Finance Society

25 Kickass and Interesting Facts About Currencies

Here are 25 Kickass and Interesting Facts About Currencies.

1-5 Interesting Facts About Currencies

Digital Currency

1. Only 8% of the world’s currency is physical money, the rest only exists on computers. – Source

2. Theodore Roosevelt was against the phrase “In God We Trust” on currency as he considered it sacrilegious. – Source

3. The Spartans used cumbersome, impractical iron sticks as currency to discourage the pursuit of wealth. – Source

4. When Australia stopped using the pound as its currency, some of the suggested names for the new currency were austral, the oz, the boomer, the roo, the kanga, the emu, the digger, the Quid, the dinkum and the Ming before the government ultimately settled on the Australian dollar. – Source

5. Economic researchers at Yale managed to successfully train Capuchin monkeys to understand and use currency. The monkeys used their newfound currency to buy sex. – Source

6-10 Interesting Facts About Currencies

Tea

6. Due to the high value of tea in many parts of Asia, tea bricks were used as a form of currency throughout China, Tibet, Mongolia, and Central Asia. Until World War II, tea bricks were still used as a form of edible currency in Siberia. – Source

7. Burma had an economic crisis in the late 80s because the president decided to cancel any currency that wasn’t divisible by 9 (his favorite number). – Source

8. After the attack on Pearl Harbor during World War 2, Hawaii was issued their own currency in case the Japanese was successful in taking over the island. – Source

9. Stores on US military bases around the world don’t accept pennies as currency because they’re “too heavy and are not cost-effective to ship.” – Source

10. During World War 2, Nazis forged British pounds with a total value of £134,610,810. Their plan was to destabilize the British economy. The notes are considered among the most perfect counterfeits ever produced, being almost impossible to distinguish from the real currency. – Source


11-15 Interesting Facts About Currencies

Counterfeited Confederate currency

11. During the civil war, the Union counterfeited Confederate currency and deliberately gave it away in the South to cause massive inflation. – Source

12. The Iranian crown jewels are considered so valuable that they are still used as a reserve to back Iranian currency (and have been used this way by several successive governments). – Source

13. In 1932, a small Austrian town greatly reduced unemployment by issuing a new currency that would automatically lose 1 percent of its value for each month that it went unspent. Hundreds of towns in the U.S. set up similar systems, but in 1933 President Roosevelt outlawed them. – Source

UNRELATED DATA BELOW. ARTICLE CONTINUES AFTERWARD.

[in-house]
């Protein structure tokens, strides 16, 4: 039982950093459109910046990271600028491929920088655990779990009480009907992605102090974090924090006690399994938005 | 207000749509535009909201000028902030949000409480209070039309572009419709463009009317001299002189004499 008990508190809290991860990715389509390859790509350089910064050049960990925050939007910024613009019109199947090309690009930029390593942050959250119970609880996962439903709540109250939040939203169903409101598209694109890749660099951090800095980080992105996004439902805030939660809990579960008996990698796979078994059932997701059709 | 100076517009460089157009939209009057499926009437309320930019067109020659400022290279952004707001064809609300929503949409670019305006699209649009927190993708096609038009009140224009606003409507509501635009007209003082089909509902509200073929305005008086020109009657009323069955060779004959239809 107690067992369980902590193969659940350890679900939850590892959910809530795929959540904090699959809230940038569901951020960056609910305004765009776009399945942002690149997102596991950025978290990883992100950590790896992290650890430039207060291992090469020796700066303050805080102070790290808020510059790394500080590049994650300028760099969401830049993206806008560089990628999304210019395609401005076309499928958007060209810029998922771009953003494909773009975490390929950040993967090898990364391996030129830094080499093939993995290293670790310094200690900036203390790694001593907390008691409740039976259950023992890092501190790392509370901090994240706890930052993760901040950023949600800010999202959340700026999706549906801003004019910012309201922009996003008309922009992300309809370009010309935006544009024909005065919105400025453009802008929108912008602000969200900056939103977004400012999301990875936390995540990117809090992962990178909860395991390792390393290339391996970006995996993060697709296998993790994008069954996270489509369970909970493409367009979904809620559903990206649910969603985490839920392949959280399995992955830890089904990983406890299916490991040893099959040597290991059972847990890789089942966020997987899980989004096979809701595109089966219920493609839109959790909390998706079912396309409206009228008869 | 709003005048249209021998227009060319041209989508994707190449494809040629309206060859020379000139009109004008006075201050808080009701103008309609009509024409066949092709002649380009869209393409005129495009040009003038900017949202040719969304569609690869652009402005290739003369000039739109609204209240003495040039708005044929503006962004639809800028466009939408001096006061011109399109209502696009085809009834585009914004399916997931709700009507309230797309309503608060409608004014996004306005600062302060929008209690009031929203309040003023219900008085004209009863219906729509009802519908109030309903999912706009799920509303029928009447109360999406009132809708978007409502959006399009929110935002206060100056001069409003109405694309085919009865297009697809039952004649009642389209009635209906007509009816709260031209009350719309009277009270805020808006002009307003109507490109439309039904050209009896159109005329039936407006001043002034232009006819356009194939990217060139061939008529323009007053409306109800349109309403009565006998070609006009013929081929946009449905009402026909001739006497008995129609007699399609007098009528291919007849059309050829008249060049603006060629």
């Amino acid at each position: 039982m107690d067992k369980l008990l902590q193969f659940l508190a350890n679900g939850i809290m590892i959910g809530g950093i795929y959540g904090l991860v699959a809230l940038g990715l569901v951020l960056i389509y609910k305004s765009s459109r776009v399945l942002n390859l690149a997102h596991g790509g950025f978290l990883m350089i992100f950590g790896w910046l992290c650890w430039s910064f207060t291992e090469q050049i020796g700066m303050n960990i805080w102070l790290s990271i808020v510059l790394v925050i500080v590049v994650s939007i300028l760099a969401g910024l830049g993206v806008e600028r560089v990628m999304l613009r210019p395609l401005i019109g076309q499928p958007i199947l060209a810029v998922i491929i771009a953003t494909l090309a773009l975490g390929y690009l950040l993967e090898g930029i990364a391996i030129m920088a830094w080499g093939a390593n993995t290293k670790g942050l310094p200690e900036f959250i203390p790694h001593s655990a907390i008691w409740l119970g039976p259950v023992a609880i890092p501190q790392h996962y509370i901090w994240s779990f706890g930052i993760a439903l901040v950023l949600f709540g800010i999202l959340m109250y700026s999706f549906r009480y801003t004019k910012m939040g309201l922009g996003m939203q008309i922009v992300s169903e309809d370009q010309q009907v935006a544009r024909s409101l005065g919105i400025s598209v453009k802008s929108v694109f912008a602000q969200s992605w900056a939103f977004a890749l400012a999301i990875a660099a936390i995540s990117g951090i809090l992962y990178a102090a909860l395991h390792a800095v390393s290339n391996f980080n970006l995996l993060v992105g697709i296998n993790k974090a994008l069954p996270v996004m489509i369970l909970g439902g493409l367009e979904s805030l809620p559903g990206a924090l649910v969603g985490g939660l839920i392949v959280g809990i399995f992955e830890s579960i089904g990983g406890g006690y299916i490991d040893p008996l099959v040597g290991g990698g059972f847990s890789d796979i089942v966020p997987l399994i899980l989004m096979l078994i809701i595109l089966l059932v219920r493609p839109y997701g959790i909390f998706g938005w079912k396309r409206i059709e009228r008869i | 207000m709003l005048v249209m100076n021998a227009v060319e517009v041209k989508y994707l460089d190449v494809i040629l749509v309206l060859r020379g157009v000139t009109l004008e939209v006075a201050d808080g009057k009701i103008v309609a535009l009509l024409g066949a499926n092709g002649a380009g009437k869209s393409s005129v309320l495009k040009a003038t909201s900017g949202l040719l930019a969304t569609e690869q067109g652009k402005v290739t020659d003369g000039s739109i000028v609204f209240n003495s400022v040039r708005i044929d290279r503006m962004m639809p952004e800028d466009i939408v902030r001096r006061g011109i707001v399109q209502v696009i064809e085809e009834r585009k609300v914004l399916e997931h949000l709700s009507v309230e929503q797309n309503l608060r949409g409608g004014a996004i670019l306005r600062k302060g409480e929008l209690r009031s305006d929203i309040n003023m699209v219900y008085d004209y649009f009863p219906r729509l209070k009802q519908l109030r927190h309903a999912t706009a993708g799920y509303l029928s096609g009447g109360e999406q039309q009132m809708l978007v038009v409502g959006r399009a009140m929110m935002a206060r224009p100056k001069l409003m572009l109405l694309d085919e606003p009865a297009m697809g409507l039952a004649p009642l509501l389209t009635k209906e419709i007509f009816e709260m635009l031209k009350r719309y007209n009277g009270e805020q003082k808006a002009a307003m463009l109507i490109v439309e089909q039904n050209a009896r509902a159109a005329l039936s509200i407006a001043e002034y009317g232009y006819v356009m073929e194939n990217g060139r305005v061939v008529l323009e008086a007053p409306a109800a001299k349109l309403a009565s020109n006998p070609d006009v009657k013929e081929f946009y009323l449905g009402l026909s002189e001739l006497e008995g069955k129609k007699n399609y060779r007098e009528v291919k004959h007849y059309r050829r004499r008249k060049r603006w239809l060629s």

14. Adobe Photoshop detects if you are trying to edit an image of currency, and stops you from opening/printing the file. – Source

15. Benjamin Franklin misspelled “Pennsylvania” on purpose when designing the state’s currency in order to thwart counterfeiters. – Source

16-20 Interesting Facts About Currencies

Rum

16. Rum was the main currency in early colonial Australia. NSW Corps officers bought up all the imported rum and established a 17-year monopoly on its trade. When Gov. William Bligh tried to end it, he was deposed in the only armed takeover of government in Australian history. It was known as the Rum Rebellion – Source

17. The pre-Columbian Aztec Empire used cacao beans as the currency for small everyday transactions. A small rabbit was worth 30 cacao beans, a turkey egg cost 3 cacao beans, and someone’s daughter to be used as a human sacrifice cost 500 cacao beans. – Source

18. You can rent the entire country of Liechtenstein for only $70,000 a night, complete with customized street signs and your own temporary currency. – Source

19. U.S. paper currency can be picked up with a strong magnet. – Source

20. 22 countries use the US Dollar as their currency or alongside their currency. Among these are Ecuador, Iraq, Vietnam, and North Korea. – Source

21-25 Interesting Facts About Currencies

Yap stone currency

21. Giant stones were used as currency on the Pacific island of Yap. Since they were too big to move, they were often left in the center of town. Ownership was simply transferred by oral agreement. – Source

22. The Guatemalan currency, the quetzal, was originally the bird’s tail feathers. Since it was a crime to kill a quetzal, the bird was simply captured, its long tail feathers plucked, and was set free.” – Source

23. Since Richard Nixon ended a gold-backed currency system in 1971, modern currency is essentially worthless, and only has value based on peoples’ belief in it. – Source

24. Mansa Musa, Emperor of the Malian Empire, gave away so much gold to the poor on his way to the pilgrimage that he devalued the currency and devastated the economy of the Middle East and North Africa for years – Source

25. The word ‘buck’ as a synonym for dollar originates with the use of buckskins as currency in the 18th century. – Source

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